Dear Procrastinator—Get Your College Applications Done!

Dear Procrastinator - Get Your College Applications Done!

 

Dear Procrastinator,

You did what you promised yourself you would not do—you procrastinated and now you need to complete your college applications over your holiday break. Rest assured that you are not alone in this as many of your peers are in the same boat. You may be feeling overwhelmed by the mountain of work in front of you and the magnitude of the importance of that work, but it is very likely that the school you will attend next year sits in that pile of to-dos.

[Read more: 9 Last-Minute College Application Secrets.]

1. Prioritize.

The first thing that you need to do is to get organized. Look at which deadlines are early, which college applications will be harder, and which schools are your highest priority. You might have been ambitious in creating your college list, believing that you could easily tackle 20 applications. You probably did that in the summer when time seemed endless. But now as the days are passing, you should go through your list and cut the schools that are not on your radar anymore. You need to focus your time and energy on the college applications that matter most to you. Sending in 20 mediocre applications will not get you any closer to your goal.  This is certainly not permission to cut your backup schools, though. Your list should maintain its balance.

2. Create a schedule.

Sit down and map out the remaining days until your applications are due. Write down which essays you will complete on which day. Give yourself a couple of days to review your essays and applications before the deadline. Take the time to proofread. Spell and Grammar Check should not be your only editing guides. Remember, the goal of the essay is not just its aesthetic appeal. It has to say something important about you. Admissions officers need to learn about you through your writing. It should serve as a nice complement to the rest of the application.

[Make sure you haven’t made any of these 6 mistakes.]

3. Don’t skip a review.

Once you have finished your college application and are ready to submit, review it thoroughly. Have your parents or a trusted advisor review it for you—just to catch any errors you might have missed or messages that you certainly do not intend to send. Don’t do a quick scan on the computer. Print it out, read through it, really scour it, and make sure it is as perfect as it can be. Remember that if you are submitting your application through the Common or Universal Application, there are three components to a complete college application: your application, the supplement, and the payment. Missing any one of those pieces will constitute an incomplete application.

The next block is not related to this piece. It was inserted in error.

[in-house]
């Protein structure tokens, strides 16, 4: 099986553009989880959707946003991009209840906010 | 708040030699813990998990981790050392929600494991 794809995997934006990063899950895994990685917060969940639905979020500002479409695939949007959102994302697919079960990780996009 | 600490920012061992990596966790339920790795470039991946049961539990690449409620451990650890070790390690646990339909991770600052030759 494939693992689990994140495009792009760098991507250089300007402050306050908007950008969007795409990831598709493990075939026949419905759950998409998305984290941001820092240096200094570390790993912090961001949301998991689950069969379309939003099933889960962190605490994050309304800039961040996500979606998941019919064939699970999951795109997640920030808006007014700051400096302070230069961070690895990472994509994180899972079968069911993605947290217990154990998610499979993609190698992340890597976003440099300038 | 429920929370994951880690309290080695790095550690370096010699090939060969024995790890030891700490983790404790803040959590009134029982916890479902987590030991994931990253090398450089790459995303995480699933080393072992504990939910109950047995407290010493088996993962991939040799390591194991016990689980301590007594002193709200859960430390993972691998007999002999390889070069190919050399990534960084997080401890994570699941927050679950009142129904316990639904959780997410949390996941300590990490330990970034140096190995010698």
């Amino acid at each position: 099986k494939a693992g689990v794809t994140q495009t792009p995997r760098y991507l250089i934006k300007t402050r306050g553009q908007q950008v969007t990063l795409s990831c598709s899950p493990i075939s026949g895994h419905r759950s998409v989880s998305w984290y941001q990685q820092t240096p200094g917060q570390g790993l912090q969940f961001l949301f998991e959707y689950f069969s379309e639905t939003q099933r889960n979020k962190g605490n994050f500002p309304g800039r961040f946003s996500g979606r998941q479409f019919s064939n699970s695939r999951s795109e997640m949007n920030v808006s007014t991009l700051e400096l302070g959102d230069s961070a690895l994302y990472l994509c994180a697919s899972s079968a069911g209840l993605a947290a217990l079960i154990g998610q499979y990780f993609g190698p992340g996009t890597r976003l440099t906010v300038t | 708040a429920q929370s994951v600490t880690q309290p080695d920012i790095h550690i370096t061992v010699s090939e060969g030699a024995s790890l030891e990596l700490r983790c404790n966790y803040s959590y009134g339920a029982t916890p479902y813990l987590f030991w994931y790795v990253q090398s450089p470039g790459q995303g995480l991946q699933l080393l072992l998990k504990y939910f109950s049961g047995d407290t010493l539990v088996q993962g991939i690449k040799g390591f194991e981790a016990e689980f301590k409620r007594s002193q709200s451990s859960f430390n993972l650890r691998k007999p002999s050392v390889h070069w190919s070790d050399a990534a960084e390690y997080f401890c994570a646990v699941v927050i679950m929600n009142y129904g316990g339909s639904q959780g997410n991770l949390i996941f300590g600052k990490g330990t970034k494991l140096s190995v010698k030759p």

Beyond the application itself, confirm that your letters of recommendations have been submitted, your test scores have been sent in through the official reporting agencies, and that all transcripts have been requested. You want your application to be complete as soon as possible. Admissions officers are unlikely to even see an application that is missing one of its core requirements. Delaying any of these items means that your application will get delayed, which could hurt your admissions chances.

[Make sure to check The Ultimate College Application Checklist.]

4. Spend your time wisely.

While you should be smart about your priorities, do not rush through the writing or submission process. You have worked too hard over the past three and a half years to let this one last week do you in.  Let your applications reflect the years of work and not the months of procrastination. And promise yourself that you will not wait this long the next time you have to apply for something important.

 

purvimodyPurvi Mody is the co-owner of Insight Education and  is an education contributor to the Daily News, Mercury News, and StudentAdvisor. She has been interviewed for several articles and books, as well as radio and television shows. She has worked with students across the United States and other countries including India,  China, Korea, Dubai, and the UK on the increasingly complex college admissions and financial aid processes. 

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